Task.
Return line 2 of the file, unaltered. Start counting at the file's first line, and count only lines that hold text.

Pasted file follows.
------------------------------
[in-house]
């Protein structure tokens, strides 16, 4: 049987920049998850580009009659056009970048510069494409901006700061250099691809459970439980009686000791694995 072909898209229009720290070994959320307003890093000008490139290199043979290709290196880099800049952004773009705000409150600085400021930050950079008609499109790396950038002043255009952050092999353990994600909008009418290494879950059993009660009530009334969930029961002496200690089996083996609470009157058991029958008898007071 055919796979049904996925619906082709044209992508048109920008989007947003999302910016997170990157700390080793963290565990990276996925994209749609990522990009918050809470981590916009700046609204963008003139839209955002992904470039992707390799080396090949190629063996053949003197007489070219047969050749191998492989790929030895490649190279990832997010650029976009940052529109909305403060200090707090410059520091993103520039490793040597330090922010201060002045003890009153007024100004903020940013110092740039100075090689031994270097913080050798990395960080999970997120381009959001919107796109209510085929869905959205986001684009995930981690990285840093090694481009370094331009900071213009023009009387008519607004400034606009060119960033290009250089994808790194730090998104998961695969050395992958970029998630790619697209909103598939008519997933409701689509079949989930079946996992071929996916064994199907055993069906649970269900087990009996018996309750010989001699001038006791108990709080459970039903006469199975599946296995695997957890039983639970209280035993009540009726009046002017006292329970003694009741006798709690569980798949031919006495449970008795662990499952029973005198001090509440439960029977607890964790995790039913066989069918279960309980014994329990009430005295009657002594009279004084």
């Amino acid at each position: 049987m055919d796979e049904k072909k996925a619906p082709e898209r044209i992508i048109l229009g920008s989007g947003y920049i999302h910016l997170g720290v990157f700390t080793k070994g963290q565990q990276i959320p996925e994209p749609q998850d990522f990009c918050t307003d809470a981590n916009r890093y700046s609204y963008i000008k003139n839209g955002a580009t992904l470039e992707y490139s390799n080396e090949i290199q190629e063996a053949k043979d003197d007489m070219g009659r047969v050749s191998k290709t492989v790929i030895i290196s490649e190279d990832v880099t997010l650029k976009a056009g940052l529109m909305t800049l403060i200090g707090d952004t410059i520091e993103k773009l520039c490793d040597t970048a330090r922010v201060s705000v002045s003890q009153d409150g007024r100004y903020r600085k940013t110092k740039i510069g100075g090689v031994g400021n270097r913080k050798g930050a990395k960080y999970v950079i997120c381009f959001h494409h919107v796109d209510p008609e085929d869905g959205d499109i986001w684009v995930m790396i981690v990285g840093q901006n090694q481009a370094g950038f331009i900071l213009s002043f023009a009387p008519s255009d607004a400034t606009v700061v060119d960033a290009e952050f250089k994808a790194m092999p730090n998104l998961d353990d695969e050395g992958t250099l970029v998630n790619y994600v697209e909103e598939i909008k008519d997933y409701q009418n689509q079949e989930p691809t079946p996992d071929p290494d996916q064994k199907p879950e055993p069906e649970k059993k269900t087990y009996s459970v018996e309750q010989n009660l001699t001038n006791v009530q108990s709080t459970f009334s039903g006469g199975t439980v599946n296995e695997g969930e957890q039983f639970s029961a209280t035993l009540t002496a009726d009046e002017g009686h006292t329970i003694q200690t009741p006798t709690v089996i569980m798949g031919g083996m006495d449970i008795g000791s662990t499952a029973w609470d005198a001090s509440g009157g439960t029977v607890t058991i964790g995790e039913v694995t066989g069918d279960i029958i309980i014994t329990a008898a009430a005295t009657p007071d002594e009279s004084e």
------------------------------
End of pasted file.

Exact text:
């Protein structure tokens, strides 16, 4: 049987920049998850580009009659056009970048510069494409901006700061250099691809459970439980009686000791694995 072909898209229009720290070994959320307003890093000008490139290199043979290709290196880099800049952004773009705000409150600085400021930050950079008609499109790396950038002043255009952050092999353990994600909008009418290494879950059993009660009530009334969930029961002496200690089996083996609470009157058991029958008898007071 055919796979049904996925619906082709044209992508048109920008989007947003999302910016997170990157700390080793963290565990990276996925994209749609990522990009918050809470981590916009700046609204963008003139839209955002992904470039992707390799080396090949190629063996053949003197007489070219047969050749191998492989790929030895490649190279990832997010650029976009940052529109909305403060200090707090410059520091993103520039490793040597330090922010201060002045003890009153007024100004903020940013110092740039100075090689031994270097913080050798990395960080999970997120381009959001919107796109209510085929869905959205986001684009995930981690990285840093090694481009370094331009900071213009023009009387008519607004400034606009060119960033290009250089994808790194730090998104998961695969050395992958970029998630790619697209909103598939008519997933409701689509079949989930079946996992071929996916064994199907055993069906649970269900087990009996018996309750010989001699001038006791108990709080459970039903006469199975599946296995695997957890039983639970209280035993009540009726009046002017006292329970003694009741006798709690569980798949031919006495449970008795662990499952029973005198001090509440439960029977607890964790995790039913066989069918279960309980014994329990009430005295009657002594009279004084």